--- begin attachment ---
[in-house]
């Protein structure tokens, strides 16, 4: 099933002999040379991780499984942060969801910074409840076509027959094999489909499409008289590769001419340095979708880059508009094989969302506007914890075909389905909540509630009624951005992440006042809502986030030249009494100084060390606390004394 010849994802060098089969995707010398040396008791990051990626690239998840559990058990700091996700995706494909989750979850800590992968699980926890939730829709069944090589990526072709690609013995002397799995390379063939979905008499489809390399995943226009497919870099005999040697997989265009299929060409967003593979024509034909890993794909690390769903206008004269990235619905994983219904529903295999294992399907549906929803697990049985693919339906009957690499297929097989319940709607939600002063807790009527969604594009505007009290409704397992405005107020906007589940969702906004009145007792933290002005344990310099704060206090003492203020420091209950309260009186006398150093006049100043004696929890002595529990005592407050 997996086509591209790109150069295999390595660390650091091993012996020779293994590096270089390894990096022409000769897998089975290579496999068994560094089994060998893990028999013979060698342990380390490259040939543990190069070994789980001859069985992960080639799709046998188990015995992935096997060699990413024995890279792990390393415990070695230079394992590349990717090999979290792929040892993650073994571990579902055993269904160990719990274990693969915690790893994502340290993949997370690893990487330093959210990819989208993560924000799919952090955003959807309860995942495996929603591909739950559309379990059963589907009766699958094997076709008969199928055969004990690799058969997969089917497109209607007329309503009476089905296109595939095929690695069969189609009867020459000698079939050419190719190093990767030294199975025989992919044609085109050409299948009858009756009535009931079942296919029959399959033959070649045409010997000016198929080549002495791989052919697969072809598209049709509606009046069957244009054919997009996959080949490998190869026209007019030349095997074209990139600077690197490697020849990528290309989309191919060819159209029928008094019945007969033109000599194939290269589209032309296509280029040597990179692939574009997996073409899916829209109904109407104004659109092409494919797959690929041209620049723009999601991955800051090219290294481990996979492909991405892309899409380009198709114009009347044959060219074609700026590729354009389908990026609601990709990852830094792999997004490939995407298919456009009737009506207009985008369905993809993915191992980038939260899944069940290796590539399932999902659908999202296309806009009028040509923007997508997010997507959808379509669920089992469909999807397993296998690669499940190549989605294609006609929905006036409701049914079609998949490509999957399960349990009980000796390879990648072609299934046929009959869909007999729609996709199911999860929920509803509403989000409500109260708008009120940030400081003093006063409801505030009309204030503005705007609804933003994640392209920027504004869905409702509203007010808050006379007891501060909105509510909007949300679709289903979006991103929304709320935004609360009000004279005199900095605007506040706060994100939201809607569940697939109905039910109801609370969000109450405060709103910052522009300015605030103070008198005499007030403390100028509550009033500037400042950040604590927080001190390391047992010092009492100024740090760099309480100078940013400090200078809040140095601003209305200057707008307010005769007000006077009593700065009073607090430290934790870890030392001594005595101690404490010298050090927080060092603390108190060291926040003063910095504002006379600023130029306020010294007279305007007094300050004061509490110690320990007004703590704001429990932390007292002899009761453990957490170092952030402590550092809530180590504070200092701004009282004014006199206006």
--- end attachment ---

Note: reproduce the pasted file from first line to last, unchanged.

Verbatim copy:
[in-house]
């Protein structure tokens, strides 16, 4: 099933002999040379991780499984942060969801910074409840076509027959094999489909499409008289590769001419340095979708880059508009094989969302506007914890075909389905909540509630009624951005992440006042809502986030030249009494100084060390606390004394 010849994802060098089969995707010398040396008791990051990626690239998840559990058990700091996700995706494909989750979850800590992968699980926890939730829709069944090589990526072709690609013995002397799995390379063939979905008499489809390399995943226009497919870099005999040697997989265009299929060409967003593979024509034909890993794909690390769903206008004269990235619905994983219904529903295999294992399907549906929803697990049985693919339906009957690499297929097989319940709607939600002063807790009527969604594009505007009290409704397992405005107020906007589940969702906004009145007792933290002005344990310099704060206090003492203020420091209950309260009186006398150093006049100043004696929890002595529990005592407050 997996086509591209790109150069295999390595660390650091091993012996020779293994590096270089390894990096022409000769897998089975290579496999068994560094089994060998893990028999013979060698342990380390490259040939543990190069070994789980001859069985992960080639799709046998188990015995992935096997060699990413024995890279792990390393415990070695230079394992590349990717090999979290792929040892993650073994571990579902055993269904160990719990274990693969915690790893994502340290993949997370690893990487330093959210990819989208993560924000799919952090955003959807309860995942495996929603591909739950559309379990059963589907009766699958094997076709008969199928055969004990690799058969997969089917497109209607007329309503009476089905296109595939095929690695069969189609009867020459000698079939050419190719190093990767030294199975025989992919044609085109050409299948009858009756009535009931079942296919029959399959033959070649045409010997000016198929080549002495791989052919697969072809598209049709509606009046069957244009054919997009996959080949490998190869026209007019030349095997074209990139600077690197490697020849990528290309989309191919060819159209029928008094019945007969033109000599194939290269589209032309296509280029040597990179692939574009997996073409899916829209109904109407104004659109092409494919797959690929041209620049723009999601991955800051090219290294481990996979492909991405892309899409380009198709114009009347044959060219074609700026590729354009389908990026609601990709990852830094792999997004490939995407298919456009009737009506207009985008369905993809993915191992980038939260899944069940290796590539399932999902659908999202296309806009009028040509923007997508997010997507959808379509669920089992469909999807397993296998690669499940190549989605294609006609929905006036409701049914079609998949490509999957399960349990009980000796390879990648072609299934046929009959869909007999729609996709199911999860929920509803509403989000409500109260708008009120940030400081003093006063409801505030009309204030503005705007609804933003994640392209920027504004869905409702509203007010808050006379007891501060909105509510909007949300679709289903979006991103929304709320935004609360009000004279005199900095605007506040706060994100939201809607569940697939109905039910109801609370969000109450405060709103910052522009300015605030103070008198005499007030403390100028509550009033500037400042950040604590927080001190390391047992010092009492100024740090760099309480100078940013400090200078809040140095601003209305200057707008307010005769007000006077009593700065009073607090430290934790870890030392001594005595101690404490010298050090927080060092603390108190060291926040003063910095504002006379600023130029306020010294007279305007007094300050004061509490110690320990007004703590704001429990932390007292002899009761453990957490170092952030402590550092809530180590504070200092701004009282004014006199206006």